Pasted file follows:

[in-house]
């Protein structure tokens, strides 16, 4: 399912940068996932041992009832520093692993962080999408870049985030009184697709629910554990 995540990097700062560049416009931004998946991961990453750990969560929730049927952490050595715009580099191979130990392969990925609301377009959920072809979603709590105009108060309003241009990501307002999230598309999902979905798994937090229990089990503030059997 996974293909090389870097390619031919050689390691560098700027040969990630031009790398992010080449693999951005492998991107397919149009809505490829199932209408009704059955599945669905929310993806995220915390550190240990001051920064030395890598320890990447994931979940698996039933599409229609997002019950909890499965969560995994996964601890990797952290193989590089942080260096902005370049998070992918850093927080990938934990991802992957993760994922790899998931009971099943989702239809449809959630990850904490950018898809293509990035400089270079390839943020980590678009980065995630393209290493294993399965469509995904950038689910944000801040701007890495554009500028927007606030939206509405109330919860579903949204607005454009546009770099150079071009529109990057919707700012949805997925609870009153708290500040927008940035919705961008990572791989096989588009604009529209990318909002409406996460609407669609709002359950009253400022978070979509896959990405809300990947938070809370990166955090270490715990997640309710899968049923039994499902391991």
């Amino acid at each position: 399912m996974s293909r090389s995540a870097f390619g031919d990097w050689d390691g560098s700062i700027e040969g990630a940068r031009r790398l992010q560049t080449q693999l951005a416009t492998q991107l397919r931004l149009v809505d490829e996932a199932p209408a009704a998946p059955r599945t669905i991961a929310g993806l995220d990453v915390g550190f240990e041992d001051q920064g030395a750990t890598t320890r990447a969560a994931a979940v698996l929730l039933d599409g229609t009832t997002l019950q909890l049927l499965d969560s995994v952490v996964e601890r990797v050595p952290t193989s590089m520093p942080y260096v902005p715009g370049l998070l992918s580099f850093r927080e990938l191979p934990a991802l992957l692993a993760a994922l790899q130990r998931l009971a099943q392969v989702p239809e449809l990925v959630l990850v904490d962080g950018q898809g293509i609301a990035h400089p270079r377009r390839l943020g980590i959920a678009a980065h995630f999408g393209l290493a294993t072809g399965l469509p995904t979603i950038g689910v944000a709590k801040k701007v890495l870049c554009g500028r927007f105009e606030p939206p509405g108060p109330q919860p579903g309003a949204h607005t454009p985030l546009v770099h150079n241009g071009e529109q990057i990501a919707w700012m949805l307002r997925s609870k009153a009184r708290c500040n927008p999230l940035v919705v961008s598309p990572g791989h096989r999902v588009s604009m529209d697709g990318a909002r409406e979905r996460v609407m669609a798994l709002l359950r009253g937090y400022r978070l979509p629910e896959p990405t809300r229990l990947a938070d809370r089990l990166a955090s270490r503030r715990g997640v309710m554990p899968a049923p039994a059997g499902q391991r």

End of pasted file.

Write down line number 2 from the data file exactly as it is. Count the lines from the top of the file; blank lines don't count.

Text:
């Protein structure tokens, strides 16, 4: 399912940068996932041992009832520093692993962080999408870049985030009184697709629910554990 995540990097700062560049416009931004998946991961990453750990969560929730049927952490050595715009580099191979130990392969990925609301377009959920072809979603709590105009108060309003241009990501307002999230598309999902979905798994937090229990089990503030059997 996974293909090389870097390619031919050689390691560098700027040969990630031009790398992010080449693999951005492998991107397919149009809505490829199932209408009704059955599945669905929310993806995220915390550190240990001051920064030395890598320890990447994931979940698996039933599409229609997002019950909890499965969560995994996964601890990797952290193989590089942080260096902005370049998070992918850093927080990938934990991802992957993760994922790899998931009971099943989702239809449809959630990850904490950018898809293509990035400089270079390839943020980590678009980065995630393209290493294993399965469509995904950038689910944000801040701007890495554009500028927007606030939206509405109330919860579903949204607005454009546009770099150079071009529109990057919707700012949805997925609870009153708290500040927008940035919705961008990572791989096989588009604009529209990318909002409406996460609407669609709002359950009253400022978070979509896959990405809300990947938070809370990166955090270490715990997640309710899968049923039994499902391991």